The four Test Australia Vs. India belatedly starts today following the tragic loss of Phil Hughes, 63 not out, felled by a bouncer in a Sheffield Shield match two weeks ago. The best tribute to Hughes is to continue with the game in the usual way, remembering him and what he brought to the game. The Aussies have taken the initiative by stating that they will play as they always do. “Good, hard cricket,” said coach Darren Lehmann. “We must play on,” said Michael Clarke during a moving speech delivered at Hughes’s funeral.
On the cricket field, India are moving on without their much vaunted cast of batting superstars. Even MS Dhoni is out of the first Test, recovering from a broken thumb. The Indians are left with a young batting brigade, looking to forge Test careers. India boast short format superstars like Rohit Sharma, Suresh Raina and Shikhar Dhawan, but Test batting in Australian conditions may not be to the liking of these ODI stars. Though young Lokesh Rahul is an interesting inclusion, Virat Kohli (captaining in Dhoni’s first Test absence) and Chestehwar Pujara will be the key to India’s fortunes as the Aussies will come out all guns blazing seeking to rectify their recent 4-0 drubbing in India.
The surprise so far has been the Indian bowling. The two practice outings have seen them run through the opposition batting and they seem to be acclimatising fast. But they have not encountered the regular Australian Test batsmen so far, meaning the Test series will be a different ball game for these bowlers. The fractured warm-up fixture list, owing to Hughes’s passing, will also have done little to help the Indians find any fluency in their game.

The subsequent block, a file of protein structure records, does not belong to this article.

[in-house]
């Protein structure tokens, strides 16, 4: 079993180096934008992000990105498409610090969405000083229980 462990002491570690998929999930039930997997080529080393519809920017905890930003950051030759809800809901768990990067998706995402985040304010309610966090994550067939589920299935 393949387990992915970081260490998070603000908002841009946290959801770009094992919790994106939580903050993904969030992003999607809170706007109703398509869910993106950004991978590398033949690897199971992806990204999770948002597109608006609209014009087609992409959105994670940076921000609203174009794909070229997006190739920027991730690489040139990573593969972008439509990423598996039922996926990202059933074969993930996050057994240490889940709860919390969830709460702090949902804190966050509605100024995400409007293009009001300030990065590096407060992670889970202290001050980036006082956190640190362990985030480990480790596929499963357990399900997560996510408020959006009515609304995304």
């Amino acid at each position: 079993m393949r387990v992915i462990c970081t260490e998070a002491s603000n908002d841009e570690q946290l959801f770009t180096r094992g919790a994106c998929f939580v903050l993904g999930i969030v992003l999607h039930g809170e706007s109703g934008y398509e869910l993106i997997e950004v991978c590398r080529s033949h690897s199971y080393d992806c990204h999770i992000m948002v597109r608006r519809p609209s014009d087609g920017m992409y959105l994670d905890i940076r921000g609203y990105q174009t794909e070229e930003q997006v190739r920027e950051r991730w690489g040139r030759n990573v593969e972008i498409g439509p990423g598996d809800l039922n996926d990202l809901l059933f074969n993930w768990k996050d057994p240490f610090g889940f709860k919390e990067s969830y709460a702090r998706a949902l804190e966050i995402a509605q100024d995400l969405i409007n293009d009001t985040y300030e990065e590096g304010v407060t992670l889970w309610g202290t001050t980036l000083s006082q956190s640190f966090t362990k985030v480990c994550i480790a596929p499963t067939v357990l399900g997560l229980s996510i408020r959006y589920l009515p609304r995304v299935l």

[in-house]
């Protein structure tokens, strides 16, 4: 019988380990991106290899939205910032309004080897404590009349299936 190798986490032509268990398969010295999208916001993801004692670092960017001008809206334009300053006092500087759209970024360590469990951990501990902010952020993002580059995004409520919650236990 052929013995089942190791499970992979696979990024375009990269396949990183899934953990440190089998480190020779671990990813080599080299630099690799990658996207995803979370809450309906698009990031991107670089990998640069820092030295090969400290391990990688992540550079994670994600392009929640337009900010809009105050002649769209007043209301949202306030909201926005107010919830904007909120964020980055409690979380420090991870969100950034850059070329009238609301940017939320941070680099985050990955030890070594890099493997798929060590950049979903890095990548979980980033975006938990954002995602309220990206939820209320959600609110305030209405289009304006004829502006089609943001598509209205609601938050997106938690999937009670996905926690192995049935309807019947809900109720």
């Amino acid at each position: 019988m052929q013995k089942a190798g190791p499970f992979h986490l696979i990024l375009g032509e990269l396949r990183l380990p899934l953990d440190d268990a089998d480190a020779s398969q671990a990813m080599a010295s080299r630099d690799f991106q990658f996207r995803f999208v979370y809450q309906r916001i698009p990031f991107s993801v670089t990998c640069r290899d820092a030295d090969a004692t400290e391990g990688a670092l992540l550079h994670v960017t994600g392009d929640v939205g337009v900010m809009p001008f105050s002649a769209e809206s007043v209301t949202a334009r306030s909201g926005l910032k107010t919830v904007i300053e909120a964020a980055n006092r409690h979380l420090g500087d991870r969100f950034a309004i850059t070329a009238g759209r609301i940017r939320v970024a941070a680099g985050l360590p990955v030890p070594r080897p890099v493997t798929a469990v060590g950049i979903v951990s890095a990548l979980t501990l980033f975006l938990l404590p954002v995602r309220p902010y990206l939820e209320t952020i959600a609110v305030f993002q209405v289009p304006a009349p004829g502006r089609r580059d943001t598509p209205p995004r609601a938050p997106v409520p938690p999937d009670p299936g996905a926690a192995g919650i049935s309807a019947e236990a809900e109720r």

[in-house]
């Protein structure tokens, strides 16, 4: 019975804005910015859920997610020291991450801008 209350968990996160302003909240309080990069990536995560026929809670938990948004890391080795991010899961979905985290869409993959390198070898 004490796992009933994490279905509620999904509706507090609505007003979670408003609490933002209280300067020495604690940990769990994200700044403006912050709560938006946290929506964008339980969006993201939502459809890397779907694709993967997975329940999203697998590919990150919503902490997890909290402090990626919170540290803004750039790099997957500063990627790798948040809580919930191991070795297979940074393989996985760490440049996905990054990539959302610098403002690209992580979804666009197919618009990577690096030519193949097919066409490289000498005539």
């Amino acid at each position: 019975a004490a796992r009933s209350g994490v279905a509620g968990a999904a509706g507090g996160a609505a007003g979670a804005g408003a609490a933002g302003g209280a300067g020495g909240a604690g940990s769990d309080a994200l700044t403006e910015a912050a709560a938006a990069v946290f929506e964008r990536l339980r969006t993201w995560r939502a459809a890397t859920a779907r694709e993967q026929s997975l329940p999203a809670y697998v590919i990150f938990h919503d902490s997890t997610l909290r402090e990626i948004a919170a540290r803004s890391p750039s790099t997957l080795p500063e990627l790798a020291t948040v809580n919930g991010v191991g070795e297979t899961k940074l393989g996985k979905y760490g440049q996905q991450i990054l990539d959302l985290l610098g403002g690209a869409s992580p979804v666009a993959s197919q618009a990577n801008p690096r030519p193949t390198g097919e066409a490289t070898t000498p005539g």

It is sad that Bhuvneshwar Kumar, India’s shrewdest and fittest bowler, will miss the first two Tests due to an ankle injury. This means Ishant Sharma, Varun Aaron and Mohammad Shami will comprise the three pronged pace attack and their biggest Test, more than taking wickets, will be to last the entire series. With R Ashwin having never succeeded overseas, the spin department looks quite fragile in these conditions. This means the pacers have to bear the brunt and the earlier Kumar returns, the better for India.
The previous India tours, to England and Australia respectively, have been disastrous. The combined 0-8 drubbing haunts this India side and represents one of the worst failings they have suffered overseas in the history of Indian cricket. Dhoni is fortunate he is still the Test captain, though he misses the first Test here. The baton is passed to Kohli, who recently led India to a 5-0 ODI rout of Sri Lanka. Kohli got his first century Down Under in his previous visit here. From being the junior most batsman then, he is the senior most batsman now.
He has to lead the team from the front in the first Test. This means the morale of the Indian batting will revolve around Kohli for the entire series. For them to click, he has to click first – something he emphatically failed to do in England earlier this year. If India can either win or hold strong in the first Test, Dhoni’s return from the second will boost their confidence as well as their chances.
Unlike Dhoni, the Aussie skipper Clarke is back from injury. As a mark of respect, Phil Hughes has been named the 13th man in the Australia team. The Aussies have to encounter not a much vaunted Indian batting line-up this time, but their own tragedy and emotions. With Josh Hazelwood and Shaun Marsh left out, Mitchell Johnson, Peter Siddle and Ryan Harris will lead the pace attack, supported by Mitchell Marsh. Whilst the Aussies will be hell bent upon scoring a resounding victory, the Indians will be embarking on a new journey with young Test players who, hitherto, have never been tested.
Any positives for India will set the tone for the triangular ODI series along with England that follows as sights set on the forthcoming World Cup. Can India retain the trophy with a new-look side? This is the litmus test.
With all the Aussies wearing Hughes’s shirt number 408, the series will begin with a 63 second applause for Hughes and the word ‘play’ will signal the start of a new era in Australian cricket. The sport will never quite be the same again.
By Venkat Balantrapu